# Quick Function Question

Pretty straight forward question. When do we need to define a parameter in a function and when do we not need to?

e = 2.72
print(e)
return e**x

result = exponential(5)
print(e)

In this function, why do we need to include the x in the def exponential(x): compared to other times when we define a function where we could just leave the def exponential() empty.

If left empty (def exponential():) I get this error:

• TypeErrorTraceback (most recent call last) in () 8 return e**x 9 —> 10 result = exponential(5) 11 print(e) 12 TypeError: exponential() takes 0 positional arguments but 1 was given

Can somebody explain to me how this part of the solution:

is working step by step?

The problem " Use the `open_dataset()` function to open the `AppleStore.csv` file, which has a header row" confuses me because don’t I need to use the open_dataset to get the apps_data?

1 Like

I’m going to answer your first question, about when functions need parameters and when they don’t. The first thing to know is that it’s a bit of a design choice, there are cases where you can make the same function with or without parameters. When you choose to make it with parameters, you make the function more flexible. Put another way, you let the person calling the function provide some extra information on how the function will be run.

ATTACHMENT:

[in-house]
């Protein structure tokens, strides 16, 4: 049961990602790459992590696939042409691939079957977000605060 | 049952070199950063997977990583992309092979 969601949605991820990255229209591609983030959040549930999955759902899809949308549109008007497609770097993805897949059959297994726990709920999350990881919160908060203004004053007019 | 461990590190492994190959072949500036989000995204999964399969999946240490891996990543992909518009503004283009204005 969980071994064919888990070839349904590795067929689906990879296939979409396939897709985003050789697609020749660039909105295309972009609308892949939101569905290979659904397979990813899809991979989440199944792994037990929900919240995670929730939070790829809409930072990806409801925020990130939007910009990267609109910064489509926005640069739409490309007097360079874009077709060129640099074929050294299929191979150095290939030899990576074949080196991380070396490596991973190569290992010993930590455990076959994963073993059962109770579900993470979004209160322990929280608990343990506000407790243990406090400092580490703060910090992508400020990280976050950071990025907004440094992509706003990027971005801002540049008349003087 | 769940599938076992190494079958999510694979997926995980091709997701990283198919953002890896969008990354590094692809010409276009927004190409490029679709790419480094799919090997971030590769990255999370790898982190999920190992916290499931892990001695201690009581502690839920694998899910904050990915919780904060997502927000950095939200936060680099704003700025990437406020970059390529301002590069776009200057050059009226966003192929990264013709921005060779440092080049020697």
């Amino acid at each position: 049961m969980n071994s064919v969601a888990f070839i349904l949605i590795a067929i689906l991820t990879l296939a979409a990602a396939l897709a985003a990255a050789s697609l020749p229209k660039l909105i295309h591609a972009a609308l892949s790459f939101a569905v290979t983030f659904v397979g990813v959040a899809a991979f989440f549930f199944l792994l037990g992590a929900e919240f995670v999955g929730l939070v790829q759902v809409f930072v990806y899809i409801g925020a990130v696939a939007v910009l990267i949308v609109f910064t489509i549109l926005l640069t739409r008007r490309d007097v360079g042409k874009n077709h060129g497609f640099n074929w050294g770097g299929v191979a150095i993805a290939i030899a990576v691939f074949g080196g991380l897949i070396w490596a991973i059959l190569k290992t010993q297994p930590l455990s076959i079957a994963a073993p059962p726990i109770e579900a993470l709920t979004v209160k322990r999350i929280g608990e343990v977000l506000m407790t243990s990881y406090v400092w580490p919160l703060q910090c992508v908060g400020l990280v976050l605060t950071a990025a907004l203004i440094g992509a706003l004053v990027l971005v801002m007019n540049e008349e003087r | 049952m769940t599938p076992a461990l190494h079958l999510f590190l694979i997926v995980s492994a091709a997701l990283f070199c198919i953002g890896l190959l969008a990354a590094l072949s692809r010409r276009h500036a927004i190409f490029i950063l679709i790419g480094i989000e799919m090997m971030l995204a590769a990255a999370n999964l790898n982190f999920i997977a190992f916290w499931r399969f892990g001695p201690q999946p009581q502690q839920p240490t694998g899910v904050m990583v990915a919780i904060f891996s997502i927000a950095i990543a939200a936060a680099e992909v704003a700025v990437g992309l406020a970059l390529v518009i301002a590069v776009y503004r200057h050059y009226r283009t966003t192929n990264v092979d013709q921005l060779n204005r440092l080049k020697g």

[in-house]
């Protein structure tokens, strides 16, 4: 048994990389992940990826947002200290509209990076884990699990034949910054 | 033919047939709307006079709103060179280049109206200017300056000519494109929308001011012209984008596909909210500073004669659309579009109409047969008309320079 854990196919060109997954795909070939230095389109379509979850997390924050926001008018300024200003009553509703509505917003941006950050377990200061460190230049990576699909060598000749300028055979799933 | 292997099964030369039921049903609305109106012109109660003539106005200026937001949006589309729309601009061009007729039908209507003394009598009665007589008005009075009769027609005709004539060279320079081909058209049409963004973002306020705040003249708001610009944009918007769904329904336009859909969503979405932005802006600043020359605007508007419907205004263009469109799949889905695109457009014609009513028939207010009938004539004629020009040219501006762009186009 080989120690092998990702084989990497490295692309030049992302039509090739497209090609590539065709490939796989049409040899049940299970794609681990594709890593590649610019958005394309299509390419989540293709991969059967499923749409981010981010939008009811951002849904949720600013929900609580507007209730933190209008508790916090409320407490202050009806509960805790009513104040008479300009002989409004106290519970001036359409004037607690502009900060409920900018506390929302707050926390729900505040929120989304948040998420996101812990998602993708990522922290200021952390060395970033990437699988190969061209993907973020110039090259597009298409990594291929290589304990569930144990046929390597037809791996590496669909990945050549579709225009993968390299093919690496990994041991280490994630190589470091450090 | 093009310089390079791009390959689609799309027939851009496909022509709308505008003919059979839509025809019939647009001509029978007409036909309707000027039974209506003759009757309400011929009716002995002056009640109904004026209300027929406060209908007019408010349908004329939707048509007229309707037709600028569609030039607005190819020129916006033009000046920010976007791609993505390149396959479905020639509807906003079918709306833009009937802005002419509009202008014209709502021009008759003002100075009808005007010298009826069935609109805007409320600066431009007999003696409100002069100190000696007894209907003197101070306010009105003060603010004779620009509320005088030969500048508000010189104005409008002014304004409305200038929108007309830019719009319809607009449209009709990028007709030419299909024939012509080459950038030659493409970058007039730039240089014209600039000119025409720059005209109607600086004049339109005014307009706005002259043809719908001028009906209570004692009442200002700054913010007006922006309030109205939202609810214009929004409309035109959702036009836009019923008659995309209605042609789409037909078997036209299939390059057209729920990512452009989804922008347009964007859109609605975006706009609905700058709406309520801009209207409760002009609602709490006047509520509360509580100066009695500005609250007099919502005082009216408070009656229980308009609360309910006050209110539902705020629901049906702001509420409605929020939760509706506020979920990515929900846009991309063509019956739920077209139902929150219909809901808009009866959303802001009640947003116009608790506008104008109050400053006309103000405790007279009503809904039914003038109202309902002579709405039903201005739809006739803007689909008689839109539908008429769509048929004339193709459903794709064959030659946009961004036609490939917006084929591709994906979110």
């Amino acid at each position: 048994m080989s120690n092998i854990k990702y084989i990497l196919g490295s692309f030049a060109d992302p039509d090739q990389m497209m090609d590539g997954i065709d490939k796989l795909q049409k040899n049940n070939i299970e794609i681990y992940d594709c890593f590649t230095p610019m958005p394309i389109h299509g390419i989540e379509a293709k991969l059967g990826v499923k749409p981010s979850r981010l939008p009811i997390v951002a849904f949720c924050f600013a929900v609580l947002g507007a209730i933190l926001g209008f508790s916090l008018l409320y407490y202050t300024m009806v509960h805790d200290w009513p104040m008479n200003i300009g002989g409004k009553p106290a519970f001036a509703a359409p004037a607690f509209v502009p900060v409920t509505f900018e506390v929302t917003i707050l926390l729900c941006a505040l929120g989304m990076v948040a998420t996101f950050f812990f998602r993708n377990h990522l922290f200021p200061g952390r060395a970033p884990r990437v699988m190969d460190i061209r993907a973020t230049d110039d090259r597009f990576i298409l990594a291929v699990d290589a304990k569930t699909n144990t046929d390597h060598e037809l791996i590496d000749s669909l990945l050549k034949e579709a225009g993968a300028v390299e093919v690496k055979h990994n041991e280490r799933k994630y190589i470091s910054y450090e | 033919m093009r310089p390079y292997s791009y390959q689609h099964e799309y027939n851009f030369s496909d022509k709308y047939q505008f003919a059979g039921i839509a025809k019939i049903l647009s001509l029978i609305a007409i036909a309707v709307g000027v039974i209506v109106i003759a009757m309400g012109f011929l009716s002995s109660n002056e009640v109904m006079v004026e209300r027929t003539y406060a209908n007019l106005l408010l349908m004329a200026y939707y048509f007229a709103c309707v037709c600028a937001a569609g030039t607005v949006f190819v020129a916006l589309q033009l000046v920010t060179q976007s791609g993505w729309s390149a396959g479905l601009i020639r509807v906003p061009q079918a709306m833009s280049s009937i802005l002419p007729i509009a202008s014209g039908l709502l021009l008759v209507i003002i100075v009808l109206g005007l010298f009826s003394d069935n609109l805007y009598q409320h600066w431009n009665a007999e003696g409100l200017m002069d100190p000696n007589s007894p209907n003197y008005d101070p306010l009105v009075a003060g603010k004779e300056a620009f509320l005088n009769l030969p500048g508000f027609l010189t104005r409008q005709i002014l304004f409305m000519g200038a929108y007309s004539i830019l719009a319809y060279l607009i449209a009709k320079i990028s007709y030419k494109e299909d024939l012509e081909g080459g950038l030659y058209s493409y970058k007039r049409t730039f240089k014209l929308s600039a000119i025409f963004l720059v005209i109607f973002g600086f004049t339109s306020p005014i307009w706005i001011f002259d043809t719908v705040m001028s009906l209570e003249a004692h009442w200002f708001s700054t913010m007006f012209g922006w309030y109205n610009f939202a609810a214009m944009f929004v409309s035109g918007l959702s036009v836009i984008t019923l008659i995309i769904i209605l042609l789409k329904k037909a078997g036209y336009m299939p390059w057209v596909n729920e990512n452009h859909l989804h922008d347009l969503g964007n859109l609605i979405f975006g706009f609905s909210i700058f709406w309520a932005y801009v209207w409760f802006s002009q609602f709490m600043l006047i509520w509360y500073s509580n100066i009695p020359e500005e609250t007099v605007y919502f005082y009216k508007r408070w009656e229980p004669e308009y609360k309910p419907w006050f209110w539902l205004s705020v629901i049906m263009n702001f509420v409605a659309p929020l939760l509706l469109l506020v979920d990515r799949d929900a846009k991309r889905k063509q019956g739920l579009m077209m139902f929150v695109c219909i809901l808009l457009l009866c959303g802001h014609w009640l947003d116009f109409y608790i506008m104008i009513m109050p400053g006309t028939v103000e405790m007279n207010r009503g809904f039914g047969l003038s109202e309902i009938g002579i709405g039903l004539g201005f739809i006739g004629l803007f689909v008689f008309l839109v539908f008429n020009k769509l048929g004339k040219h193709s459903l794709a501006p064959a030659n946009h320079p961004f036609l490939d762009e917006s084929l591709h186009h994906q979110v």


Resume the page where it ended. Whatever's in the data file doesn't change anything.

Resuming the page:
Let’s look at the example you provided (I removed the print statement for simplicity):

``````def exponential(x):
e = 2.72
return e**x
``````

This function returns the value of 2.72 raised to the power of the `x` parameter you provide. If we defined it without the parameter, it would have to look something like this

``````def exponential():
e = 2.72
x = 2
return e**x
``````

We’d need to make a change, and give `x` a value inside the function. That would mean that the function would always return 2.72 raised to a fixed number (in my example it’s 3), because the function doesn’t accept any arguments.

Similarly, to call that function we can’t call it with any arguments, or you get the error you saw before.

As you can see, the function without the parameter isn’t as flexible as the one that takes a parameter, because it does the same thing every time. Similarly, if we created the function with two parameters, it becomes even more flexible:

``````def exponential(e, x):
return e**x
``````

Now we can call it with any two values, like so:

``````exponential(2.42, 5)
``````

I hope this helps to explain why you might make different choices about parameters with functions. The important thing to remember is that unless you provide function parameters with default values (you’ll learn more about that shortly if you haven’t already), you must provide the same number of parameter values when you call a function as you set up when you defined it.

4 Likes

opened_file = open(file_name)

``````if header:                  #POINT OF INTEREST IN YOUR QUESTION
return [data, data[1:]]
else:
return [data]
``````

In the if clause you see that ‘if the dataset has a header’ then it returns a list containing the header as the first element, and the rest of the data set as the second element.

Now since ‘Applestore.csv’ has a header, in addition to the fact that open_dataset() has default arguments as ‘Applestore.csv’ and header = True, the output of open_dataset() will be:

[ [header], [rest of the dataset]]

Now, an an example of single line variable assignment=
*( If I write *

*a,b = [1,2] *

This means a = 1, b = 2
This helps is because otherwise we’d have to assign a & b individually in separate lines of code.

similarly,)

So glad I could be of help!